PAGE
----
As the story goes [Verm.CA, 90-1; VermLAGR, 4, 9], Zeus (as Jupiter) was running around looking for ways to get his jollies and saw Mt. Agdus, which looked liked the goddess Rhea. (Don’t ask how, but I guess if you’re a sexual maniac like Zeus, after a while, it could be that even a mountain looks good.) In the ensuing fracas, Zeus drops some of his seed on the mountain, and from this arises a wild and androgynous creature named Agdistis.

The gods don’t like the obnoxious Agdistis, so Dionysus sneaks up and puts wine in Agdistis’ water to put him to sleep. While he is asleep, Dionysus ties a rope around Agdistis’ genitals, ties the other end of the rope to a tree, yells “Boo!” and — well, you can take it from there.

From the resulting blood, a pomegranate (or almond) tree springs up, and much later, Nana happens by, picks some of the fruit, and puts it in her lap, and then it disappears — upon which, she finds herself pregnant with Attis.

Virgin birth? Kind of.  Virgin conception? No.  It’s just Grandpa Zeus being the deadbeat dad again. The baby Attis is abandoned, but does end up being raised by goats.

2. He was considered the savior who was slain for the salvation of mankind.

On we go, to Attis’ soteriology. and to put it mildly, this is just plain wrong.
In a study devoted entirely to the subject of “soteriology” in the Attis cult, Gasparro finds no “explicit statements about the prospects open to the mystai of Cybele and Attis” and “little basis in the documents in our possession” for the idea of “a ritual containing a symbology of death and resurrection to a new life.” [Gasp.AAO, 82]

Put it bluntly: Attis was no savior, and was never recognized as such. The closest we get to this is from a writer named Damascius (480-550 AD) who had a dream in which a festival of Attis celebrated “salvation from Hades” (see more below).

We also see some evidence of Attis as a protector of tombs (as other gods also were, guarding them from violation); use of Attis with reference to grief and mourning — but when it comes to the gravestones of devotees of Cybele and Attis, they are “all equally oblivious to special benefits the future life guaranteed by such a religious status.” [Gasp.Sot, 90-4].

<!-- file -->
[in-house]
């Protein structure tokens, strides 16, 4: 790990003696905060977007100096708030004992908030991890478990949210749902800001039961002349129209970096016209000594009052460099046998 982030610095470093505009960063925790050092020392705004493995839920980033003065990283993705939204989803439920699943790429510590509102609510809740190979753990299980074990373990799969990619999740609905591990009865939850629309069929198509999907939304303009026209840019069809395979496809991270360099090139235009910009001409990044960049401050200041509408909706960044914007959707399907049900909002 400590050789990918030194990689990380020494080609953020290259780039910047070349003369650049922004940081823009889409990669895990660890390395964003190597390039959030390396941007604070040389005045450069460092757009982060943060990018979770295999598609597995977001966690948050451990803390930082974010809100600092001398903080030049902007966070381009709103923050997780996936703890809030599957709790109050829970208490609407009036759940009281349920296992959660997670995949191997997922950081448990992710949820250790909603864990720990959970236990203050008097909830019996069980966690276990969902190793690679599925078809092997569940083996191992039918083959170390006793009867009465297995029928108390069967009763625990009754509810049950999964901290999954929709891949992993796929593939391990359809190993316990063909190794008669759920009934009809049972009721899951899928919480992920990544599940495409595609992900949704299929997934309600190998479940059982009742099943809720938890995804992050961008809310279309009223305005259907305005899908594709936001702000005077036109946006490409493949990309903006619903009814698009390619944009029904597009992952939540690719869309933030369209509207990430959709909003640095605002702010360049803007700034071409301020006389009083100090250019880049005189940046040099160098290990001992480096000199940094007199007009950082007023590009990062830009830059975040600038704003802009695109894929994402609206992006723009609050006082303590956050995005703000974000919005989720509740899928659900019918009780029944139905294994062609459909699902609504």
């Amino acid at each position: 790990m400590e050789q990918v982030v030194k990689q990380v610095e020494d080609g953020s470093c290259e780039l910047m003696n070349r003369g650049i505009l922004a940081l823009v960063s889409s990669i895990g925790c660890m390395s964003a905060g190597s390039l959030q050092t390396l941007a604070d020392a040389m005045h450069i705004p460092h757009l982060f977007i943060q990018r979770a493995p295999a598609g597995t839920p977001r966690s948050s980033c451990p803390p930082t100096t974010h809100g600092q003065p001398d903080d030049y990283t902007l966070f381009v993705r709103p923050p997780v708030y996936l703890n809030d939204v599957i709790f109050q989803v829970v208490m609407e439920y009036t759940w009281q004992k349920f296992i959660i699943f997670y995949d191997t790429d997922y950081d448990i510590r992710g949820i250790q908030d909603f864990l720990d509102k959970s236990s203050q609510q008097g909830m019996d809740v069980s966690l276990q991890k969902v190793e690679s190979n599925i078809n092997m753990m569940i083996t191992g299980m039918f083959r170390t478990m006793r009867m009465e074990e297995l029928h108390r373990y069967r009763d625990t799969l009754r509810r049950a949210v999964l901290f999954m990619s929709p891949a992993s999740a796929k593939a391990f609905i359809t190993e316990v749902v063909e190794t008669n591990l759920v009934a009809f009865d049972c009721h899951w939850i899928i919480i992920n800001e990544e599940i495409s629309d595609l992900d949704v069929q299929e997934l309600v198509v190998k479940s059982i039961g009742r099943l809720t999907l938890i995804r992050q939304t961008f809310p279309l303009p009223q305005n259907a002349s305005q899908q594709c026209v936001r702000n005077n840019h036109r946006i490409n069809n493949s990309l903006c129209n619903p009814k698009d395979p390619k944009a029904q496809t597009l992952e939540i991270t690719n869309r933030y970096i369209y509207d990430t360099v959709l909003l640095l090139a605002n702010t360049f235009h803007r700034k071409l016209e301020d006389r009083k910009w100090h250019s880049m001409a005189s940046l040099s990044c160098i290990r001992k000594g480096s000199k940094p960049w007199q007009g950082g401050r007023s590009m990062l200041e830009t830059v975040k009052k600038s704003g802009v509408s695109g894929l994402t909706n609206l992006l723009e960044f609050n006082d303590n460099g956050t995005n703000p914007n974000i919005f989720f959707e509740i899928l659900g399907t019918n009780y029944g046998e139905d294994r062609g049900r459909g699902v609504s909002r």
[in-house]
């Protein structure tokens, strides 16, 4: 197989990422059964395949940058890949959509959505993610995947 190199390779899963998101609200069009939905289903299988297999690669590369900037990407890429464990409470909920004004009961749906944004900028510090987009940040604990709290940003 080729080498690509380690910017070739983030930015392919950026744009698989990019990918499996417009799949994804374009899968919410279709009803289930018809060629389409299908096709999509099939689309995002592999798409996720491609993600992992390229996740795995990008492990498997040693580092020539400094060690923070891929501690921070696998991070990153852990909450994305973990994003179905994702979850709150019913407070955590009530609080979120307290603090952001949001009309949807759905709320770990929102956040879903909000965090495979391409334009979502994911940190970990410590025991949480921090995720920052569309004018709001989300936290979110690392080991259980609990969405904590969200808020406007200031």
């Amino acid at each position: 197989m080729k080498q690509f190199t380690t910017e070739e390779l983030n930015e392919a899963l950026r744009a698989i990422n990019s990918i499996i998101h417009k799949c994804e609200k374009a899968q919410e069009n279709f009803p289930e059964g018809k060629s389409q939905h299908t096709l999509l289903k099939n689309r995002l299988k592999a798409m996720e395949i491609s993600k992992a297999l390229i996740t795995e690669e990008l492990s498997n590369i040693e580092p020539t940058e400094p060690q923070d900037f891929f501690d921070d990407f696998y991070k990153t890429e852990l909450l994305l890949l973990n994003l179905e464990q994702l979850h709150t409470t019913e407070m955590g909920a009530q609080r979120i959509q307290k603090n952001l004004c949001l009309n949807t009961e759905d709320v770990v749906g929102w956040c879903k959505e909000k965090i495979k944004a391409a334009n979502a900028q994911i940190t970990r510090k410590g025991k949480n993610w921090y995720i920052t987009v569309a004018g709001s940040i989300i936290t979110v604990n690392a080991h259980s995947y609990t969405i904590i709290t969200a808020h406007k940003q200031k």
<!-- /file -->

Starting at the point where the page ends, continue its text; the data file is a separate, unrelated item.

Attis may indeed have been raised somehow (see below), but it didn’t do us any good! We do see some evidence of a soteriology in a related rite, however, and that we will save for later.

3. His body as bread was eaten by his worshippers.

The critics Freke and Gandy add, based on a note from Godwin, that initiates of the Mysteries of Attis “had some form of communion” in which they ate from a tambourine and drank from a cymbal, and then say, “What they ate and drank from these sacred instruments is not recorded, but most likely it was bread and wine.” [50]

Despite the footnote to Godwin’s text at the end of this sentence by Freke and Gandy, Godwin makes no such assertion in his text; what Godwin does say is that “what they ate or drank we do not know” — not a word is said about it being “likely” bread and wine, and Freke and Gandy’s footnote is therefore a partial fabrication.

Vermaseren, the dean of Attis studies [Verm.CA, 118-9], adds more. Vermaseren confirms the use of the cymbals, and the eating and drinking portion, but suggests that milk was the drink of choice, because wine and bread were forbidden during the Attis festivals — if wine and bread was the snack of choice, it would have had to have been an exception to this rule.

Nevertheless, as usual, this stuff about the snacking habits of Attis’ devotees comes from Christian writers, and at best would reflect the sort of communal meal all ancient societies practiced (being that bread and wine were the key ancient staples).

4. His priests were “eunuchs for the kingdom of heaven.”

It is certainly true that Attis’ priests were eunuchs; they emasculated themselves in imitation of Attis [Verm.CA, 96], who, in later stories, did this to himself out of grief. However, the priests also cross-dressed, flogged themselves, and danced in a frenzy. They didn’t emasculate themselves “for the kingdom of heaven”, but in imitation of Attis as an unwitting hemaphrodite.

On the side, it is worth noting that this part of the Attis legend tends to confirm that the parallels to Christian practice and belief were late add-ons. The Christian writers made fun of Attis for castrating himself, and of his priests for following in the example; but the Romans like Juvenal and Seneca thought it was stupid also, and the Romans associated being a eunuch with sexual perversion and decadence [Fear.CC, 47-8].

In light of this, and the new rivalry of Christianity, it makes sense that the Attis cult would try to liven up the membership drives by absorbing the best parts of Christian belief.

5. He was both the Divine Son and the Father.